A questionable source exhibits one or more of the following: extreme bias, consistent promotion of propaganda/conspiracies, poor or no sourcing to credible information, a complete lack of transparency, and/or is fake news. Fake News is the deliberate attempt to publish hoaxes and/or disinformation for the purpose of profit or influence (Learn More). Sources listed in the Questionable Category may be very untrustworthy and should be fact-checked on a per article basis. Please note sources on this list are not considered fake news unless specifically written in the reasoning section for that source. See all Questionable sources.
- Overall, we rate Big League Politics Questionable based on extreme right-wing bias, promotion of propaganda and conspiracies, and numerous failed fact checks.
Reasoning: Propaganda, Conspiracy, Fake News, Failed Fact Checks
Bias Rating: EXTREME RIGHT
Factual Reporting: LOW
Press Freedom Rating: MOSTLY FREE
Media Type: Website
Traffic/Popularity: Medium Traffic
MBFC Credibility Rating: LOW CREDIBILITY
Big League Politics is an Alt-Right news and opinion blog founded by Patrick Howley, a former writer for the far-right Daily Caller and Questionable Breitbart. According to their about page, “Big League Politics is a fast-paced news site led by a team of top-level investigative reporters, filmmakers, and citizen journalists all over the country. We challenge powerful politicians in both the Republican and Democratic Parties. We are not conservative. We are not liberal. We are road warriors fighting the good fight for journalism.” They further state that “All stories on Big League Politics are factually accurate.”
Funded by / Ownership
In early 2018, Big League Politics was acquired by Mustard Seed Media, a company run by a political consultant who previously worked for Roy Moore’s campaign. Funding is not disclosed but appears to be through online advertising.
Analysis / Bias
In reviewing articles on the Big League Politics website, it is clear that the sole mission is to promote the agenda of President Trump. Essentially, this could be classified as a propaganda media arm for the President. While there are excellent examples of well-sourced journalism on this website, there are also unproven conspiracy-type stories. For instance, in one article, the author claims that Obama officials hacked justice John Roberts as evidence of a Deep State conspiracy. The source of this audio is from two discredited public figures. In other stories, there is the use of conspiracy theorists as sources of information. In this story, they rely on Infowars’ Alex Jones and fellow conspiracy theorist Roger Stone for information and opinion.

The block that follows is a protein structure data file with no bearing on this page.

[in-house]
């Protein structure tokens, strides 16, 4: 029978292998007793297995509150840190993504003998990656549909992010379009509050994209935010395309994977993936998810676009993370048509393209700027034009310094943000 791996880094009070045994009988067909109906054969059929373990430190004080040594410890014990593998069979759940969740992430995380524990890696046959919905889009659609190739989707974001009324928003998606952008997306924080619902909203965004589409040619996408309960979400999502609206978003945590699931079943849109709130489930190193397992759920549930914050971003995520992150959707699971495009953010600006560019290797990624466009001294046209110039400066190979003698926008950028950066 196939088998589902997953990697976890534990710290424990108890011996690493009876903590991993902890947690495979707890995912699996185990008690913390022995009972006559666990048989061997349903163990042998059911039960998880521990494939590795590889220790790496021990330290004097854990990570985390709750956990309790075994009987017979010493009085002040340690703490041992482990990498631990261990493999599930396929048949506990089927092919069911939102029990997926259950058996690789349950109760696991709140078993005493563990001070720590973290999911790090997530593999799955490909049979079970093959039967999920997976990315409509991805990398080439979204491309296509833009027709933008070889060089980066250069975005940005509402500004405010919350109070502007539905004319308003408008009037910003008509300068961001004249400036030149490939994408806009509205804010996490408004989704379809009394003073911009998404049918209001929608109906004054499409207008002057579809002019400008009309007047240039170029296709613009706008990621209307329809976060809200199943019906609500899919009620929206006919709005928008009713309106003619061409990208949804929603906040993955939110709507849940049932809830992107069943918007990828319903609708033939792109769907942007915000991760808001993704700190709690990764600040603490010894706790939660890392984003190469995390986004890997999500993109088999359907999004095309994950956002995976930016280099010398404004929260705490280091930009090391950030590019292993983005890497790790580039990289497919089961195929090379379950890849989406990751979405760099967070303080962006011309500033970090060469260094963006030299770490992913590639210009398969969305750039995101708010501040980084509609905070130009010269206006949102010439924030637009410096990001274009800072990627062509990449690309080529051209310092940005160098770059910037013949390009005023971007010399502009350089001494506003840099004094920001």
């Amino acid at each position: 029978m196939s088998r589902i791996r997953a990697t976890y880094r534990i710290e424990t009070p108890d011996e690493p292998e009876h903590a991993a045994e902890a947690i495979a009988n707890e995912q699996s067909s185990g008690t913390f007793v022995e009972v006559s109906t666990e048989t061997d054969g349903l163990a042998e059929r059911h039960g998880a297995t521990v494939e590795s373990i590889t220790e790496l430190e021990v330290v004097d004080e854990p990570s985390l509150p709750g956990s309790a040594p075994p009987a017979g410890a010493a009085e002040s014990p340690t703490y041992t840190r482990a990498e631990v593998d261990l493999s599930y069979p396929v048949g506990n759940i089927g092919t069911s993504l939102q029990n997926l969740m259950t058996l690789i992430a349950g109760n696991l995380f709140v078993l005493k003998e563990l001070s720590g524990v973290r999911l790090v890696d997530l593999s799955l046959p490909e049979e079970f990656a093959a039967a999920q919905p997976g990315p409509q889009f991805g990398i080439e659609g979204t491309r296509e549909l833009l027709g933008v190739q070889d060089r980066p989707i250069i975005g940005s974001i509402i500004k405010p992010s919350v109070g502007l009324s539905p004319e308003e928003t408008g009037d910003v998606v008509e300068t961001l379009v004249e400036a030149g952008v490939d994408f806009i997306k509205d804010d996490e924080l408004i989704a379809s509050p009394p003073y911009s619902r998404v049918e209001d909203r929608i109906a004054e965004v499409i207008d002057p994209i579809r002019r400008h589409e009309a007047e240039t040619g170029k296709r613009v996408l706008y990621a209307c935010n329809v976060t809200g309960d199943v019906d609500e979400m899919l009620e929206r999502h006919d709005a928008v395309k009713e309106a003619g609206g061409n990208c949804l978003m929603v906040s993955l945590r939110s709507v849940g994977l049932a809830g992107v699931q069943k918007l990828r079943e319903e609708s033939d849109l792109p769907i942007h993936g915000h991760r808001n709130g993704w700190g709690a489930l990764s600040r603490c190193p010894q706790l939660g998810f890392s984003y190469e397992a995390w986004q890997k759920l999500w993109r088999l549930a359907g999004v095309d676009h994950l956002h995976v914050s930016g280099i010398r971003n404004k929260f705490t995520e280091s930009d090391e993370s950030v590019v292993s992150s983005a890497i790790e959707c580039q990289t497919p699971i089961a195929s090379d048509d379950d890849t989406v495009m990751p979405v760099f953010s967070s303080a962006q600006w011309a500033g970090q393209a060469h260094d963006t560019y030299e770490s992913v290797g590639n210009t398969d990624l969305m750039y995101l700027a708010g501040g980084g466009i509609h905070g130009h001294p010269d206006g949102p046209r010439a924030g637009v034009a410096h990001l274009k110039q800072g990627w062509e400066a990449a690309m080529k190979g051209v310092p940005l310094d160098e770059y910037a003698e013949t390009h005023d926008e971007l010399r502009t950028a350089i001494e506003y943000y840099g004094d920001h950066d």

Overall, the blog is well written but with a strong right-wing bias in story selection. Many stories are factual or at the very least rooted in fact, but there are many stories that are unproven, with conclusions being drawn by the authors. These stories are propaganda at best and conspiracy theories at worst. Finally, during the 2020 elections, they have promoted false information. See failed fact checks below.
Failed Fact Checks
- “Texas medical professional: Migrants quarantined with UNKNOWN disease.” – FALSE
- A child’s skull was found near a sex trafficking site. – FALSE
- A veteran group patrolling in Tucson, Arizona, found a child trafficking site. – FALSE
- Fake News: Antifa NOT Planning Chemical Attack In Washington D.C. – FALSE
- David Hogg Changes Story, Wasn’t At School When Cruz Opened Fire – FALSE
- A migrant girl was found with “20 types of semen in her.” Also, three people were in quarantine for an “unknown” disease. – FALSE
- Virginia legislators are trying to make criticizing state leaders a criminal offense. – FALSE
- Detroit election worker trainings “reveal the mechanisms of the planned theft of the election” – FALSE
Overall, we rate Big League Politics Questionable based on extreme right-wing bias, promotion of propaganda and conspiracies, and numerous failed fact checks. (D. Van Zandt 8/2/2017) Updated (03/25/2022)
Last Updated on March 25, 2022 by Media Bias Fact Check